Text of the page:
From: M. D. Anderson Department of Performance Improvement
Date: January 15, 2008
Narrator: Duke has a few things that he would like to share with you about facilitating your teams.
Duke Rohe: Excellent, thank you so much. We're going to have a segment each time on group process - just to get a feel for things. One thing that we got a lot of feedback on was people feeling ill at ease; team leaders feeling ill at ease as far as managing the team, making them effective, that kind of thing. These are just a few pointers I'd like to bring about that I've studied under facilitators.
Number one is to gain permission from the team yourself, to do your role. If you can and you have at least four members inside your team, then you can pretty much pull back and be a full time facilitator as far as managing the health of the group process itself. But to begin with, ask the team themselves; do I have permission to fulfill this role? And usually they're going to all say “yes” anyway.
Next, stay in your group process role. Many times what happens is you have so much (in)vested into the solution (or whatever the conversation is), you'll hop out of the facilitator role and you'll jump into helping as a team member to come up with the solution. So stay in your group process role. One suggestion someone gave me was to go ahead and take your watch and put it on your other hand and it'll feel sort of awkward. But, it will remind you to remain as a facilitator while you're handling the group processes as you're doing that.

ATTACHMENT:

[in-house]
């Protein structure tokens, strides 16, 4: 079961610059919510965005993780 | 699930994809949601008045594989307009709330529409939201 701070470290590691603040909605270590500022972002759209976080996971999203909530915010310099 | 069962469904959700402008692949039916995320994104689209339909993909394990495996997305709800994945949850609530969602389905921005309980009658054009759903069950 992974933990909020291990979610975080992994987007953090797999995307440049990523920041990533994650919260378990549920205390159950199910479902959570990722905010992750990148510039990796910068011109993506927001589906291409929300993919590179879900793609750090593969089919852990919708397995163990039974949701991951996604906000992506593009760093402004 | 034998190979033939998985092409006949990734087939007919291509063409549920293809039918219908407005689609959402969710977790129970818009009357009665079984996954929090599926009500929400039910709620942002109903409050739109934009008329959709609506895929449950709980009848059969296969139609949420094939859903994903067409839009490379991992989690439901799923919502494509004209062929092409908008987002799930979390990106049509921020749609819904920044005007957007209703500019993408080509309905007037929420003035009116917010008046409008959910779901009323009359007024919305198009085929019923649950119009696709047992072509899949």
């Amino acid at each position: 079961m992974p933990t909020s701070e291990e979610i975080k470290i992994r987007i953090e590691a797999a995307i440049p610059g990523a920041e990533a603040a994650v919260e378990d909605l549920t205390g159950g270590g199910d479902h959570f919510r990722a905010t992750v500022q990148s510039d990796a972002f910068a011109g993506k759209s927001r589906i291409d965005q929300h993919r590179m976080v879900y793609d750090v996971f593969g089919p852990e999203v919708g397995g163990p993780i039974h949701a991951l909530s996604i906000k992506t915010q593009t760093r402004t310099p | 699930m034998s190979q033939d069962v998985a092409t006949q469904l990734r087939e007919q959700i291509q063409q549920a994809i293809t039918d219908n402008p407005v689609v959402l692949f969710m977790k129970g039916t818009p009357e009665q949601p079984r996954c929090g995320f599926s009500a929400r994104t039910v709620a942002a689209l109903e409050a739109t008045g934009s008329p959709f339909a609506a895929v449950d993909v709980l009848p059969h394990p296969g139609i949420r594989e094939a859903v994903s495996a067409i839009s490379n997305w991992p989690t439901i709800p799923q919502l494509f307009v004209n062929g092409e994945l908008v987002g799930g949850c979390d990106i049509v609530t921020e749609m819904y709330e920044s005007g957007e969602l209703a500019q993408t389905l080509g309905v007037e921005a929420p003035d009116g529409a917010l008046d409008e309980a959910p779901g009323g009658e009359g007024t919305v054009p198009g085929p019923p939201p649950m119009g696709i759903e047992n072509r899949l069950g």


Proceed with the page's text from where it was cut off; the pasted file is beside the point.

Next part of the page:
Next is to treat team time as different. It's more special, it's a very highly prized commodity. Inside that, you do team thinking as opposed to individual conversations. Next, is get your ground rules up front, make them specific, and make sure as you make the ground rules everyone acknowledges they'll follow those ground rules. At the front of the meeting agree on the purpose. This is what we're going to accomplish during this meeting, you get a heads up - so everyone's working toward that end time.
And finally at the end, do a hot wash up. We'll have the tool for that, and basically that's going around the room and saying what you like about this meeting and then what would you like to improve. It's a continuous process part of it.
And finally, as facilitator inquire of the team. A lot of times a single person will dominate - take over the conversation. Come back and say, “Team what do you think?” And it actually “groups it back to the team.” It’s their responsibilities to be successful. You as the facilitator, you're just making the team to be as healthy as they can be.